Jackson worked on this movie for four years — it was co-commissioned, in 2014, by 14-18 NOW and Britain’s Imperial War Museum, in association with the BBC, who first approached Jackson with the stipulation that he make use of the museum’s archival footage in an original way. The movie opens with grainy un-retouched footage accompanied by audio excerpts of WWI veterans recalling their experience of the war, and it’s eerie to hear their stiff-upper-lip attitude of gung-go good cheer; we truly seem to be listening in on a different world. They went into the war believing in it. Yet that belief now stands as both inspiration and warning. World War I was the first mass war ever fought with the new technology of destruction, and Jackson’s film chronicles how the veil of innocence of the men who went off to fight it was ripped away.
The footage stays grainy, herky-jerky, and black-and-white for the first half hour, during which we see images of British soldiers preparing to go off to the front lines, submitting to the rituals of basic training, which at that time had a vastness to them — 500 men marching down a road in formation — that, we can see now, still had one boot in the 19th century. The movie’s images convert to color, with a lifelike fluidity and flow, and the soldiers’ voices dubbed in with uncanny verisimilitude (lip readers were used), only after we’ve arrived at the theater of war. At that point, we look at these soldiers’ faces, and they no longer resemble distant scratchy replicas of people in old newsreels. They look like us; they could be us. The message of “They Shall Not Grow Old” is that they are us.
Their experiences come alive, through the transfigured verité images accompanied by a soundtrack of World War I survivors, and the result is like a combat diary that grows darker and darker. It’s all presented matter-of-factly, so that moments of camaraderie and even excitement in the fabled trenches rustle up against tales of sleep deprivation and gangrene, corpses eaten by rats, and sniper’s bullets that strike out of nowhere.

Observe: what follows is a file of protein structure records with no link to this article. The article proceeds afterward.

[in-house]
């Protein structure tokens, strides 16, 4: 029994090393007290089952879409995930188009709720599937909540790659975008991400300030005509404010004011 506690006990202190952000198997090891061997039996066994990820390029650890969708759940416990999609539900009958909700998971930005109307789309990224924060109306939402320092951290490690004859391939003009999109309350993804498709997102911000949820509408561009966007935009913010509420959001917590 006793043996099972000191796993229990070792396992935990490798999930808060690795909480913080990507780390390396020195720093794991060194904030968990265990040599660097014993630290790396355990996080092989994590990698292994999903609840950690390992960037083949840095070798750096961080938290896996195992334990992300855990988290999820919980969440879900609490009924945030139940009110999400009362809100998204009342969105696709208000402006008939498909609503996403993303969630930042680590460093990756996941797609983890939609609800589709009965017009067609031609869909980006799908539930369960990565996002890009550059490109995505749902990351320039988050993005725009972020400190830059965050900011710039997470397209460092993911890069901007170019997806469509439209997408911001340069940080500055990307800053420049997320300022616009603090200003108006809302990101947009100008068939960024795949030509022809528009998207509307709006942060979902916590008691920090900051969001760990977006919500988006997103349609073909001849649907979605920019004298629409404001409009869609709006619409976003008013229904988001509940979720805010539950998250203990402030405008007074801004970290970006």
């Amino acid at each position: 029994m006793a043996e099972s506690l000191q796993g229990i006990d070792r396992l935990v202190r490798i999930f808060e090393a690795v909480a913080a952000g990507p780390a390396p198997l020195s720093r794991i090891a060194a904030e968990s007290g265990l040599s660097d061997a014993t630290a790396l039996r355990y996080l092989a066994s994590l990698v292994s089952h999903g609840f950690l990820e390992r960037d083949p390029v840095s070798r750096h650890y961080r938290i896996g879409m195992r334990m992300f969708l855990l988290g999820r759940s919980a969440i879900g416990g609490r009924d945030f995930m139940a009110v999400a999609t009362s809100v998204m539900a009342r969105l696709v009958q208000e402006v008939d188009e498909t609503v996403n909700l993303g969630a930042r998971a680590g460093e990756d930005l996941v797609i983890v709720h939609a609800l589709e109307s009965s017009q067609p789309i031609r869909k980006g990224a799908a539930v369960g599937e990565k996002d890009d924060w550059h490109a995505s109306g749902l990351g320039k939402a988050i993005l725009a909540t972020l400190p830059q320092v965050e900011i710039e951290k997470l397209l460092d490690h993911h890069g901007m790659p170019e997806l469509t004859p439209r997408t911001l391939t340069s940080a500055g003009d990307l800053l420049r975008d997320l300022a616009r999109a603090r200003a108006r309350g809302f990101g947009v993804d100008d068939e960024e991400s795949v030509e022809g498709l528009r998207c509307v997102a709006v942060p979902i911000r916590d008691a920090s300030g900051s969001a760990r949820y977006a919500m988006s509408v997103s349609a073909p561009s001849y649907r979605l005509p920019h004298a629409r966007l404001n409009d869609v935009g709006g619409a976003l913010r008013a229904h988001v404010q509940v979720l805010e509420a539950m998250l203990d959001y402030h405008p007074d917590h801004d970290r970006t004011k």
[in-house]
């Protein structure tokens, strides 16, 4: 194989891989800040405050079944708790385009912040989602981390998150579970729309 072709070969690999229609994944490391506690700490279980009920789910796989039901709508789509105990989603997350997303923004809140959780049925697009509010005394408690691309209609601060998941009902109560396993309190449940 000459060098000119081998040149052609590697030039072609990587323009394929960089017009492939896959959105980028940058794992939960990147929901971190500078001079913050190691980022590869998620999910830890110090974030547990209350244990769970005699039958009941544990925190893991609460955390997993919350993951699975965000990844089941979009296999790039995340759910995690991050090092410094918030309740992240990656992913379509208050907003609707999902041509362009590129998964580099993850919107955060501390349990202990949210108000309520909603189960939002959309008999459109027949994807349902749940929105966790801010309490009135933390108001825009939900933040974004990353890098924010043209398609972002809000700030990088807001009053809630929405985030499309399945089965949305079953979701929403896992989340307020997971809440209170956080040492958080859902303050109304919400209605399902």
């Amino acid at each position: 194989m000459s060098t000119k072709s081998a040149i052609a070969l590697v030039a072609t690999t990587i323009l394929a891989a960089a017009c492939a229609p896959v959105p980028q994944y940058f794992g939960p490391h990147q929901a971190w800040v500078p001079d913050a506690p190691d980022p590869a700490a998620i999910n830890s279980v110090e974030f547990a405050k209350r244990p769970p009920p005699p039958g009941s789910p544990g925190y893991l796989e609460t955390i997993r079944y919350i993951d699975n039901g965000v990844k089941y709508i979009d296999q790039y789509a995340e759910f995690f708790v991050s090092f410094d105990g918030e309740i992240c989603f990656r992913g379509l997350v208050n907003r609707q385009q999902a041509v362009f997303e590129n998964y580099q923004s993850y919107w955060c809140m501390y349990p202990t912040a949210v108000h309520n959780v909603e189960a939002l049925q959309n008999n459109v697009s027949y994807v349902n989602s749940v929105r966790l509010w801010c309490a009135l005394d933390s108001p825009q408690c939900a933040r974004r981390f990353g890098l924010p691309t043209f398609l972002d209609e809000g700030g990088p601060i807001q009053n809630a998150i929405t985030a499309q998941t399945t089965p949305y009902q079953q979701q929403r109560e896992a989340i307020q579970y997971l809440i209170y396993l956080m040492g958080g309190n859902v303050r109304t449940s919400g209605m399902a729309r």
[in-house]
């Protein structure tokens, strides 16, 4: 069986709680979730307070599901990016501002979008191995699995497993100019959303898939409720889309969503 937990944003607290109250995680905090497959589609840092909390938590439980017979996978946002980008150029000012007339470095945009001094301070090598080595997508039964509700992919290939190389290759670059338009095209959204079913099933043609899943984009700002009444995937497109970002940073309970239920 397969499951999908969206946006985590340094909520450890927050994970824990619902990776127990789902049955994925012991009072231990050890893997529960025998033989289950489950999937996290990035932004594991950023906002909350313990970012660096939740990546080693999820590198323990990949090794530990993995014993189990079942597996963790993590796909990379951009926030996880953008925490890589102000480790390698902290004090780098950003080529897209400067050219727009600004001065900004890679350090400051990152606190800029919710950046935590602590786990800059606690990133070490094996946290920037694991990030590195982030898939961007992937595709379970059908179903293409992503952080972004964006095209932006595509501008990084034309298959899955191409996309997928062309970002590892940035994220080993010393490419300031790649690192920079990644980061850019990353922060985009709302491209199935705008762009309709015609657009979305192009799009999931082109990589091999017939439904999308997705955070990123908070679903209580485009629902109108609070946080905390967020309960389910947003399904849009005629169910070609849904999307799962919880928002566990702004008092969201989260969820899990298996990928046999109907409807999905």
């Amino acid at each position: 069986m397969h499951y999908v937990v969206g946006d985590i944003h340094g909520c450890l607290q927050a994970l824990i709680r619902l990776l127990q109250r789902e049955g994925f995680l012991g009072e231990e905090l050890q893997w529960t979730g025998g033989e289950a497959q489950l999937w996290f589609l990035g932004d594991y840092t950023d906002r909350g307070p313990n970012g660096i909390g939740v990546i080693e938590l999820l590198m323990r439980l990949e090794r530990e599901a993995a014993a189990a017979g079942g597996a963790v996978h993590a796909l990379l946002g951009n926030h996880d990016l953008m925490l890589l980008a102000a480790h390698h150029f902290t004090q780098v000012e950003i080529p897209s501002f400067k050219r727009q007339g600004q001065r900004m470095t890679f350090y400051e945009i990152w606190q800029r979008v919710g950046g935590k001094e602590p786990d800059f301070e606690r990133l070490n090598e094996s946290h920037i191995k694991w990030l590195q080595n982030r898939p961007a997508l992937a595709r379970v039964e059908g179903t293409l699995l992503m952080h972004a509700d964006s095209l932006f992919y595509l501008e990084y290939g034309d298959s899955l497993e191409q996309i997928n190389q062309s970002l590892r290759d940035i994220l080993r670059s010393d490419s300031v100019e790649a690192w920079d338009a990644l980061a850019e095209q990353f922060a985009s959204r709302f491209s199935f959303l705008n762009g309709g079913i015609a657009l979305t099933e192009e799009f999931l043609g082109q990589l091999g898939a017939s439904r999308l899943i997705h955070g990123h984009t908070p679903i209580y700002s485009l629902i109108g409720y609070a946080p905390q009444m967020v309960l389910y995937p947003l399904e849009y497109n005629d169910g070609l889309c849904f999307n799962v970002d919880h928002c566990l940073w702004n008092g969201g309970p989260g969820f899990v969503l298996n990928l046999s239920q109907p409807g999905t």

In the history of war cinema, Stanley Kubrick’s “Paths of Glory” has always been celebrated for its groundbreaking depiction of the horrors of trench warfare, but I’m sorry, as good a movie as that is, its authenticity is reined in by a certain 1957 studio-system aesthetic classicism. It’s a powerful drama that doesn’t necessarily scrape raw nerves. (“Full Metal Jacket,” made 30 years later, does.) Watching “They Shall Not Grow Old,” we’re in the trenches, along with those men, as much as we ever could be. The whole point of the war, the reasons that it was fought, remain off camera, and maybe that’s part of the point — that to the soldiers, the war stopped having a point. (In the film’s closing minutes, they say as much.) The violence, the squalor, the survival was all.
Jackson has done a brilliant job of bringing all this to life. When we see footage of land-mine explosions from a century ago, now shown at proper speed, with accompanying sound, they look as epically scary as nuclear blasts. Apocalypse then, apocalypse now. Yet as much as “They Shall Not Grow Old” honors the courage of the soldiers who walked, open eyed, into this snake pit of machine death, the message of the movie, to the extent it has one, is that this happened before, and it could happen again. Our key world leaders are now authoritarians out of central casting, and that includes the leader of the free world, who’s explicit about the fact that he no longer stands for freedom. He stands for saber-rattling, delusions of grandeur, and the violent hatred of “outsiders” — the very cocktail of war. That his darker impulses will stay submerged is by no means forgone. But the best way to rein them in is for the rest of us to never forget what war is. “They Shall Not Grow Old” is an annihilating testament to what it always has been.